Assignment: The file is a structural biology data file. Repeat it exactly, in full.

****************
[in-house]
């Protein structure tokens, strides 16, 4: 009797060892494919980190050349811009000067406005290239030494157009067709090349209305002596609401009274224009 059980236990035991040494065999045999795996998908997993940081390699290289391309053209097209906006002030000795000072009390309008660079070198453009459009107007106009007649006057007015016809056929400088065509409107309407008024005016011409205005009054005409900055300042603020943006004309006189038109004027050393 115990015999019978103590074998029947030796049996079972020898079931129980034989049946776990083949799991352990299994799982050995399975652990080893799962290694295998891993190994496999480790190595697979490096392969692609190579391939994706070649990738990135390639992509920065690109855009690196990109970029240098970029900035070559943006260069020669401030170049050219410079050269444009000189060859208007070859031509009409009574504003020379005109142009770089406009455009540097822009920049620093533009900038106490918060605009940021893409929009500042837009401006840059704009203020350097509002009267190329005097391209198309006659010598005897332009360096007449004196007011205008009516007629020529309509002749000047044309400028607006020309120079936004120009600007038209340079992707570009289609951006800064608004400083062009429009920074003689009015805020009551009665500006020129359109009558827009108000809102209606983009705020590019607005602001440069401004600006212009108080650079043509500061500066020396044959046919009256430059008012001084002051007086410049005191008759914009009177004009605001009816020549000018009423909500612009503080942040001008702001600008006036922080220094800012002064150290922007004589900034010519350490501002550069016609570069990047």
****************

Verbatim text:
[in-house]
């Protein structure tokens, strides 16, 4: 009797060892494919980190050349811009000067406005290239030494157009067709090349209305002596609401009274224009 059980236990035991040494065999045999795996998908997993940081390699290289391309053209097209906006002030000795000072009390309008660079070198453009459009107007106009007649006057007015016809056929400088065509409107309407008024005016011409205005009054005409900055300042603020943006004309006189038109004027050393 115990015999019978103590074998029947030796049996079972020898079931129980034989049946776990083949799991352990299994799982050995399975652990080893799962290694295998891993190994496999480790190595697979490096392969692609190579391939994706070649990738990135390639992509920065690109855009690196990109970029240098970029900035070559943006260069020669401030170049050219410079050269444009000189060859208007070859031509009409009574504003020379005109142009770089406009455009540097822009920049620093533009900038106490918060605009940021893409929009500042837009401006840059704009203020350097509002009267190329005097391209198309006659010598005897332009360096007449004196007011205008009516007629020529309509002749000047044309400028607006020309120079936004120009600007038209340079992707570009289609951006800064608004400083062009429009920074003689009015805020009551009665500006020129359109009558827009108000809102209606983009705020590019607005602001440069401004600006212009108080650079043509500061500066020396044959046919009256430059008012001084002051007086410049005191008759914009009177004009605001009816020549000018009423909500612009503080942040001008702001600008006036922080220094800012002064150290922007004589900034010519350490501002550069016609570069990047």